Well, how was it for you? It was pretty good from where I have been standing in various venues up and down the country (including Bristol -twice, and Leicester) and of course on record – CD as opposed to coloured vinyl. As the prog year draws to a close, I can only stare in awe at the great leaps and bounds again made in creating new music, the sounds that theoretically can’t be made. But thanks to the wonders of modern recording studio technology, file-sharing and production techniques, they can.
Again, as we stand on the cusp of another new year, as a fan, I can only marvel at highlights from the soundtrack that has defined 2012. Some might still argue that 2011 was when it hit its most recent highest peak but there is no disputing that some extremely fine albums have been made and by the “old” school in particular.
Wearing my heart on my prog sleeve is not hard to do when there has been so much released that went so much further than presenting itself simply as an enjoyable hour’s listen on the car CD or a once heard then back in the box offering.
My yardstick goes a great deal further now and has led me to review my policy of listening to music for the first time in the car as my top three albums of the year all testify in their own right! Okay, I remember my “first” time for all three, funnily enough. Map of the Past I first listened to when I was on my way to a funeral but as I arrived at the church with a smile on my face, it was job done.
Getting through Clockwork Angels took a couple of attempts as my car journeys were not long enough and I kept missing the final masterpiece, The Garden, which was the one I was advised to pull into a lay-by and listen to. In the end, it proved to be an excellent tip.
Where do I start with English Electric Pt 1? Presented in person by the producer, I somehow got lost in my very own neighbourhood then started sobbing , which in themselves, are pretty good indicators that parts not normally permeated were indeed being reached.
I guess that begs the question of how each of us listens to music? I suppose the answer is all differently as I could never hear it with either the ear of a musician nor a studio techie. I do not listen to which instrument is doing what or try to work out which make of instrument was used in the execution.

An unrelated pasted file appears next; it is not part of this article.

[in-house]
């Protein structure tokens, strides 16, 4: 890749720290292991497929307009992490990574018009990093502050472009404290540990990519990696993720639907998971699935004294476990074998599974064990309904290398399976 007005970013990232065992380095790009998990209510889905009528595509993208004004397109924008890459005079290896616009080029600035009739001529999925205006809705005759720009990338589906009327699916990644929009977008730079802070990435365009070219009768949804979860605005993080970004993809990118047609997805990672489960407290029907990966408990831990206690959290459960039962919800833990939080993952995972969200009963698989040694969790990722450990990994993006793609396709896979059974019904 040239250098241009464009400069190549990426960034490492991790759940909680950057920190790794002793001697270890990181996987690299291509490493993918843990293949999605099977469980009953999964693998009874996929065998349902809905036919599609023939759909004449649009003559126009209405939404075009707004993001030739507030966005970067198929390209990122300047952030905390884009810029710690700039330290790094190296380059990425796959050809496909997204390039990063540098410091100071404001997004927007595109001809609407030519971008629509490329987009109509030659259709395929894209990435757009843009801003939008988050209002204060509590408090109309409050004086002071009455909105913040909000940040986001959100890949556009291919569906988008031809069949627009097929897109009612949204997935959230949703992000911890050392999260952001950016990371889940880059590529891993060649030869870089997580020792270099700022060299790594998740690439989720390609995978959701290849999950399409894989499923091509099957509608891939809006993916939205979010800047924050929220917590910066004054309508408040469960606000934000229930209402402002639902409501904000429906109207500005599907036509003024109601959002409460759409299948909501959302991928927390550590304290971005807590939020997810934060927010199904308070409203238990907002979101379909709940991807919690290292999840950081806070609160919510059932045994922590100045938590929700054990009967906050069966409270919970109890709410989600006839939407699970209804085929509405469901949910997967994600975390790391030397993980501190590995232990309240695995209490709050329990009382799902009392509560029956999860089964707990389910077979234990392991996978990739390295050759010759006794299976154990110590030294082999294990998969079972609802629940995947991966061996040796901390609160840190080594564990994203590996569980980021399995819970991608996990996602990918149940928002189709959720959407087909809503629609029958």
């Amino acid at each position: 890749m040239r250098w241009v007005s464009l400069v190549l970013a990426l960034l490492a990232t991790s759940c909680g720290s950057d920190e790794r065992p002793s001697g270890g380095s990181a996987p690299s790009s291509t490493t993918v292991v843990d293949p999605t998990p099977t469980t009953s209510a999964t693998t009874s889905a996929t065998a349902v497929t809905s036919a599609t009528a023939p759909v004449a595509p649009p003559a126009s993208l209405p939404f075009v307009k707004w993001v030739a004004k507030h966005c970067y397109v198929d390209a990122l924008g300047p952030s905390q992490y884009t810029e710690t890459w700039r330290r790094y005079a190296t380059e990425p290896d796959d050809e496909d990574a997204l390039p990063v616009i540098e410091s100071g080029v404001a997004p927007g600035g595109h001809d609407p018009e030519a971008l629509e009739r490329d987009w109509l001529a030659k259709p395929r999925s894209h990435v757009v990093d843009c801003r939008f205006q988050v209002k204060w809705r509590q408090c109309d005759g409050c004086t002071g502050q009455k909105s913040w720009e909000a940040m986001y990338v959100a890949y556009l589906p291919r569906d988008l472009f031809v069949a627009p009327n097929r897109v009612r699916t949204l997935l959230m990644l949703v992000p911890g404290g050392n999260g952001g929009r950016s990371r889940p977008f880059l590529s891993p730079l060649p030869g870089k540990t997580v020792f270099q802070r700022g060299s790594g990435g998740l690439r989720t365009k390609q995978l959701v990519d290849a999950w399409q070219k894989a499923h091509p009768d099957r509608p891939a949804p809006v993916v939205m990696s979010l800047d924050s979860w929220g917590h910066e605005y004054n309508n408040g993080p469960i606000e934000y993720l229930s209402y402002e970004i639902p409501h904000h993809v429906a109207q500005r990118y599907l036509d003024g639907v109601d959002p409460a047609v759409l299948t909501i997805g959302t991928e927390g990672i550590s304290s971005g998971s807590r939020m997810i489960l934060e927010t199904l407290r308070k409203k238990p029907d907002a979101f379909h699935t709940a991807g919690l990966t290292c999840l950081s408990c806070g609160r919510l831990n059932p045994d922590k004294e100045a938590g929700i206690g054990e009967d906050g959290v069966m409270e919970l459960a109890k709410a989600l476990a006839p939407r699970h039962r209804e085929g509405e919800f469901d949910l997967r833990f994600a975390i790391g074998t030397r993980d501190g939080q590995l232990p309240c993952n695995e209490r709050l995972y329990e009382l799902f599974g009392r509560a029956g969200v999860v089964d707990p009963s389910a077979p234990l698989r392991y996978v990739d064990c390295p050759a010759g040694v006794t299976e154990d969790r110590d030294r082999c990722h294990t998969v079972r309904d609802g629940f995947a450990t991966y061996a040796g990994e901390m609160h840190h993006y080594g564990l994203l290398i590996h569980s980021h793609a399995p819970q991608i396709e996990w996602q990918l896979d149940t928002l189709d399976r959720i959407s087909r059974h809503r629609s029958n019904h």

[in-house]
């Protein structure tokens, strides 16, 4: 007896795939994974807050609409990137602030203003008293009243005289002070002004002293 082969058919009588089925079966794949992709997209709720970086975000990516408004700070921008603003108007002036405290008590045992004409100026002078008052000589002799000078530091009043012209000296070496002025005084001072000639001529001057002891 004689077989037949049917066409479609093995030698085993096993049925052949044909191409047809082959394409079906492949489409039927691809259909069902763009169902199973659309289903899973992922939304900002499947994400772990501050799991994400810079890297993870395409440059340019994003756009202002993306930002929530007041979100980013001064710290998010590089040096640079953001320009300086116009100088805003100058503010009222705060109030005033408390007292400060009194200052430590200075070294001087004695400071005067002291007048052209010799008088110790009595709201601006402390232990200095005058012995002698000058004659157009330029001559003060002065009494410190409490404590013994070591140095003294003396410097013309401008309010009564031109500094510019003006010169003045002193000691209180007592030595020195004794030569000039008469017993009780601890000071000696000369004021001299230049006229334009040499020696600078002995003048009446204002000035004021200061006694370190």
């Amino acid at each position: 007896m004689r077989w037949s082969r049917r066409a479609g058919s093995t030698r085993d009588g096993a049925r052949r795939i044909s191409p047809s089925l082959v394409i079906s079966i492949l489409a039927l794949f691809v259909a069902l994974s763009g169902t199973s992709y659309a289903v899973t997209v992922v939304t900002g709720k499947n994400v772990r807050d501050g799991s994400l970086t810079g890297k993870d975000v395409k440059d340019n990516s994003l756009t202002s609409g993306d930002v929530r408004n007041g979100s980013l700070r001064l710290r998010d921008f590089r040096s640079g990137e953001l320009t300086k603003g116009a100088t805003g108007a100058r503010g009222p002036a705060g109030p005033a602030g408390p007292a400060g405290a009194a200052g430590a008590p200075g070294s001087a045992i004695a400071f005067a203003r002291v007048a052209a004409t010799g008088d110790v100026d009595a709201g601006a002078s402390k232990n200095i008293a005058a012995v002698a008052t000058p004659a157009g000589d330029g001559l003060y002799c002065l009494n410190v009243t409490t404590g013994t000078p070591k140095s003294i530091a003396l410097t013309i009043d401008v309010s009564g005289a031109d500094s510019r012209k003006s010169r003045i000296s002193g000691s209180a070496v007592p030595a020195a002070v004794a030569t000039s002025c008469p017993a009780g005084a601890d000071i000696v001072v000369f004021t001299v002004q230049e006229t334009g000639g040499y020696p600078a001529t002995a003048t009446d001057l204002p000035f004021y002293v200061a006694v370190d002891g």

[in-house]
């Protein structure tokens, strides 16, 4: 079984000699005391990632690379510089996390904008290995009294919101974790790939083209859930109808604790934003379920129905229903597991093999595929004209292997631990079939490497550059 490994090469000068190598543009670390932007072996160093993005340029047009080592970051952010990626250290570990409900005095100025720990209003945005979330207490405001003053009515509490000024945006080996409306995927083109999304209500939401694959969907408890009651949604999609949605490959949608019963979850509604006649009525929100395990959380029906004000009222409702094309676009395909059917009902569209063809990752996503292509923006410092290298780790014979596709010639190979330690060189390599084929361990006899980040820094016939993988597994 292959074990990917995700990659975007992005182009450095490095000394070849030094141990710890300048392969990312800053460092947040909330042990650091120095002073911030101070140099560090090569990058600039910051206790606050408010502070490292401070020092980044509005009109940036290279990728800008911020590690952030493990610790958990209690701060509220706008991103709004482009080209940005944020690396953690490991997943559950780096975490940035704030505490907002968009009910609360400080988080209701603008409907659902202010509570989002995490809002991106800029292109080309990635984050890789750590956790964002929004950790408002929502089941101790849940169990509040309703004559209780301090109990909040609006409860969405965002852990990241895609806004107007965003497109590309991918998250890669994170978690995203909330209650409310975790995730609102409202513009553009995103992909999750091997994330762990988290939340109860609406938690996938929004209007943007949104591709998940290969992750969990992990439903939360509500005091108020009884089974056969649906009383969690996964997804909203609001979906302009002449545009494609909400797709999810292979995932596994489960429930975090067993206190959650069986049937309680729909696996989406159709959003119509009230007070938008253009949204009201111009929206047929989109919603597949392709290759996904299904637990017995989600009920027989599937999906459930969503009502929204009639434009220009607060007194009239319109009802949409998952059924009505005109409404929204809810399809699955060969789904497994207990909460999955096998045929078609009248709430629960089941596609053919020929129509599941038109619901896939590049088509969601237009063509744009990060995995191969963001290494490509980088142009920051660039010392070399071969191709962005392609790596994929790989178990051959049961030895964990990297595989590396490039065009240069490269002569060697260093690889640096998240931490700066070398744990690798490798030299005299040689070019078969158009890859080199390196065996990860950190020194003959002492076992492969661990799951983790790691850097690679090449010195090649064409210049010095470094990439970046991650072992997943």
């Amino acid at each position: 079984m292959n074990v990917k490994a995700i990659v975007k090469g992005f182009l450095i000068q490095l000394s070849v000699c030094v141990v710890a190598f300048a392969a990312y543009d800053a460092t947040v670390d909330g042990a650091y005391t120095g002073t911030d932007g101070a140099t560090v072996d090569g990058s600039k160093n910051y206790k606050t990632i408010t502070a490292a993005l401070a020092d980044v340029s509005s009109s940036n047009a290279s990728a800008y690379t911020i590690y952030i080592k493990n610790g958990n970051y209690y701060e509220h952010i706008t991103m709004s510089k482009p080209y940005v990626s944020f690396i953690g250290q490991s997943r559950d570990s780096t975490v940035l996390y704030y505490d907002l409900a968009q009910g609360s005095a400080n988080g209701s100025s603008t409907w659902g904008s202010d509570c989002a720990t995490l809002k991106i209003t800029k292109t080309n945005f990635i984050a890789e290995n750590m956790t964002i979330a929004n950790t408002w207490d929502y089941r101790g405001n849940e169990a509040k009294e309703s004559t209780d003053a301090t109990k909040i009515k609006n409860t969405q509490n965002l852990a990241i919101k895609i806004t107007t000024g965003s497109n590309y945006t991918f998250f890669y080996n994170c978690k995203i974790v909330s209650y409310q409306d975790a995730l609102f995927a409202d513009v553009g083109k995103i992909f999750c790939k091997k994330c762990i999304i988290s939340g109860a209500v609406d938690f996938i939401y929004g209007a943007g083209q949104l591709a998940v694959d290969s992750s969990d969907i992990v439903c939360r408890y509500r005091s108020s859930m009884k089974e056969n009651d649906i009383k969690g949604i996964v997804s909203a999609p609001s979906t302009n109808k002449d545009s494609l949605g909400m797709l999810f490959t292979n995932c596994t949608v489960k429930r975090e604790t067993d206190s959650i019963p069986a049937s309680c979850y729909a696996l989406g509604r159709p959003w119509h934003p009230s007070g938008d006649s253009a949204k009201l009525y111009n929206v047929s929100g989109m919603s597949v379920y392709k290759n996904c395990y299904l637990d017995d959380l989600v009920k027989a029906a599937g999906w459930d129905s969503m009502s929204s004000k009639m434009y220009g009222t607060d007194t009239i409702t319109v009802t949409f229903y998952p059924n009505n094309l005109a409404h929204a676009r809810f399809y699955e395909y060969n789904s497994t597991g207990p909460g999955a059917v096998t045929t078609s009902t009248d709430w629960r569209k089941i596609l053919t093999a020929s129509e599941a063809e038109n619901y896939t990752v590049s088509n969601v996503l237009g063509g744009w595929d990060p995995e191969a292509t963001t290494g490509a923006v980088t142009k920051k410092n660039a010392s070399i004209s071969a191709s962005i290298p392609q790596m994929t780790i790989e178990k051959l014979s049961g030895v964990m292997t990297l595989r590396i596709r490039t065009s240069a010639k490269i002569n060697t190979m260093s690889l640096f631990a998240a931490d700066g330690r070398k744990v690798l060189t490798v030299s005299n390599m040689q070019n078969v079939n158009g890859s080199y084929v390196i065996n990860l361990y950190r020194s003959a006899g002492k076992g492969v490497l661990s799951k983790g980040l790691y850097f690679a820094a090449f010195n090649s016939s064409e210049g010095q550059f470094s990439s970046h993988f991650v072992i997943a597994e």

No, I have always heard music pieces as an inner journey and that stems back to when I first was exposed to Pink Floyd’s Echoes when I was 13. Around that time, I was grappling with a few early spiritual concepts such as astral projection so all of my efforts went into composing a very long prose poem based on that particular classic, involving a stricken submarine and a captain who decided the only way out was to try a bit of the old astral travelling to see if he could touch base with a higher being or two to find a way of of the craft and crew’s predicament. It all sounds a bit far-fetched now and I so wish I had kept the original, all scrawled in pencil at the time.
So I suppose this is where Yes scored so highly early on because Close to the Edge was the ultimate prog journey prompted of course by Roger Dean’s evocative artwork. Earlier still, I was carried along the River Thames by Curved Air’s Piece of Mind, based on T S Eliot’s The Wasteland.
So fast forwarding to this year, all three of these albums did come complete with their own built-in journeys, MOTP starting with the man in the photograph then carrying forward his spirit through war, peace-time, love and death.
CA was a journey through a parallel world populated by strange mechanical devices, control freaks, anarchists, shipwreck plunderers, treasure seekers and circus hands – all of them symbolising many of the trials and tribulations of life.
And EE Pt 1 was above all a journey through both the built and natural landscapes of England – and also into the world of art forgery and ultimately, hell itself.
So soon it will be time to ring out the old and ring in the new, and already, some interesting journeys are appearing on the immediate prog horizon. One will be into space courtesy of Robin Armstrong whose Cosmograf project will be giving us The Man Left In Space, an allegorical look at success and achievement while the John Young/Nick Beggs/Frosty Beadle triumvirate are taking us on a journey through human existence itself with Lifesigns.
Then beyond them will appear the eagerly awaited Le Sacre du Travail from the newly reconfigured The Tangent featuring Gavin Harrison of Porcupine Tree and David Longdon of Big Big Train…. talking of whom will be releasing English Electric Pt 2 in early March. How they can possibly better Pt 1 remains to be seen and eagerly heard.
Also, coming is Also Eden’s follow-up to Think of the Children, [REDACTED], which represents a shift in direction for them while the future sound of prog, Maschine, have been hard at work on their debut album. And there is a new one coming from Magenta – always cause for celebration, plus Pallas (how can they better XXV), Pendragon and Frost*. And of course, Steven Wilson’s new solo album, The Raven that Refused to Sing (and other stories) will also be with us shortly. I am getting the box of tissues ready!
So, let the new prog journeys begin and see where they all take us this time. These links are a good a place as any to start: